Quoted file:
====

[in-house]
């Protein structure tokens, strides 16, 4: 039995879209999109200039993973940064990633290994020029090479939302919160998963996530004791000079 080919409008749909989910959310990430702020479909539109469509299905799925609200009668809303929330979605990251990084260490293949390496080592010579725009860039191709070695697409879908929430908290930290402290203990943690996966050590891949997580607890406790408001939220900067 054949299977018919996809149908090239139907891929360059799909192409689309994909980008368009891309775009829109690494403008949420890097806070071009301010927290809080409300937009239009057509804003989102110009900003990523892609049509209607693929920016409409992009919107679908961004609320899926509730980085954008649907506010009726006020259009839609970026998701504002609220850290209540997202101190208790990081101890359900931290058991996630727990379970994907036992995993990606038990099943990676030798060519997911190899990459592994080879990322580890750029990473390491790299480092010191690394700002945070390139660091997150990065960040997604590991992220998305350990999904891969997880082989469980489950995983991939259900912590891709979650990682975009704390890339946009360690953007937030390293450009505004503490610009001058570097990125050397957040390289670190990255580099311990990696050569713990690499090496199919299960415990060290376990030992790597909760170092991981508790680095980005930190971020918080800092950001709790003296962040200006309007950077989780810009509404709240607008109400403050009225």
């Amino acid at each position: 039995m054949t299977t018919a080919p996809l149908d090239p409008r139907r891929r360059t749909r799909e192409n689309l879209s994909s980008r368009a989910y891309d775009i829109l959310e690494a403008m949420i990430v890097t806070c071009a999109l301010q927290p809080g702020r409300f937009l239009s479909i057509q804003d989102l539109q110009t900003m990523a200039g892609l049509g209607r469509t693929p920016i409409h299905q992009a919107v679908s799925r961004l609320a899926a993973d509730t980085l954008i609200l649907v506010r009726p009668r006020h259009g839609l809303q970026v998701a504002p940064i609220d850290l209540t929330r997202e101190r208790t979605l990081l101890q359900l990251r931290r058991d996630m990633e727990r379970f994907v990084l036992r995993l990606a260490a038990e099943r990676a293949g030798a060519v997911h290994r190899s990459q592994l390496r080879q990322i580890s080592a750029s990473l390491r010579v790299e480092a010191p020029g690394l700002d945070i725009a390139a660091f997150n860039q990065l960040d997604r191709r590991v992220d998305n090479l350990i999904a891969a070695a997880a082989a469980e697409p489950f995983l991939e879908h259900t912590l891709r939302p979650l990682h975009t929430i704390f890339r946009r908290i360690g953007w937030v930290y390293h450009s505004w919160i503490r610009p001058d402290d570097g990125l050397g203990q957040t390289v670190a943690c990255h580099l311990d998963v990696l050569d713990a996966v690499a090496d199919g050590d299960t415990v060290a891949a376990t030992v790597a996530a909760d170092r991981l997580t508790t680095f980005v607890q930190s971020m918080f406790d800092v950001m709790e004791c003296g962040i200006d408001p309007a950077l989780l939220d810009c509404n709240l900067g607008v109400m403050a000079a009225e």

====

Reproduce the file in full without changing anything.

[in-house]
């Protein structure tokens, strides 16, 4: 039995879209999109200039993973940064990633290994020029090479939302919160998963996530004791000079 080919409008749909989910959310990430702020479909539109469509299905799925609200009668809303929330979605990251990084260490293949390496080592010579725009860039191709070695697409879908929430908290930290402290203990943690996966050590891949997580607890406790408001939220900067 054949299977018919996809149908090239139907891929360059799909192409689309994909980008368009891309775009829109690494403008949420890097806070071009301010927290809080409300937009239009057509804003989102110009900003990523892609049509209607693929920016409409992009919107679908961004609320899926509730980085954008649907506010009726006020259009839609970026998701504002609220850290209540997202101190208790990081101890359900931290058991996630727990379970994907036992995993990606038990099943990676030798060519997911190899990459592994080879990322580890750029990473390491790299480092010191690394700002945070390139660091997150990065960040997604590991992220998305350990999904891969997880082989469980489950995983991939259900912590891709979650990682975009704390890339946009360690953007937030390293450009505004503490610009001058570097990125050397957040390289670190990255580099311990990696050569713990690499090496199919299960415990060290376990030992790597909760170092991981508790680095980005930190971020918080800092950001709790003296962040200006309007950077989780810009509404709240607008109400403050009225």
């Amino acid at each position: 039995m054949t299977t018919a080919p996809l149908d090239p409008r139907r891929r360059t749909r799909e192409n689309l879209s994909s980008r368009a989910y891309d775009i829109l959310e690494a403008m949420i990430v890097t806070c071009a999109l301010q927290p809080g702020r409300f937009l239009s479909i057509q804003d989102l539109q110009t900003m990523a200039g892609l049509g209607r469509t693929p920016i409409h299905q992009a919107v679908s799925r961004l609320a899926a993973d509730t980085l954008i609200l649907v506010r009726p009668r006020h259009g839609l809303q970026v998701a504002p940064i609220d850290l209540t929330r997202e101190r208790t979605l990081l101890q359900l990251r931290r058991d996630m990633e727990r379970f994907v990084l036992r995993l990606a260490a038990e099943r990676a293949g030798a060519v997911h290994r190899s990459q592994l390496r080879q990322i580890s080592a750029s990473l390491r010579v790299e480092a010191p020029g690394l700002d945070i725009a390139a660091f997150n860039q990065l960040d997604r191709r590991v992220d998305n090479l350990i999904a891969a070695a997880a082989a469980e697409p489950f995983l991939e879908h259900t912590l891709r939302p979650l990682h975009t929430i704390f890339r946009r908290i360690g953007w937030v930290y390293h450009s505004w919160i503490r610009p001058d402290d570097g990125l050397g203990q957040t390289v670190a943690c990255h580099l311990d998963v990696l050569d713990a996966v690499a090496d199919g050590d299960t415990v060290a891949a376990t030992v790597a996530a909760d170092r991981l997580t508790t680095f980005v607890q930190s971020m918080f406790d800092v950001m709790e004791c003296g962040i200006d408001p309007a950077l989780l939220d810009c509404n709240l900067g607008v109400m403050a000079a009225e």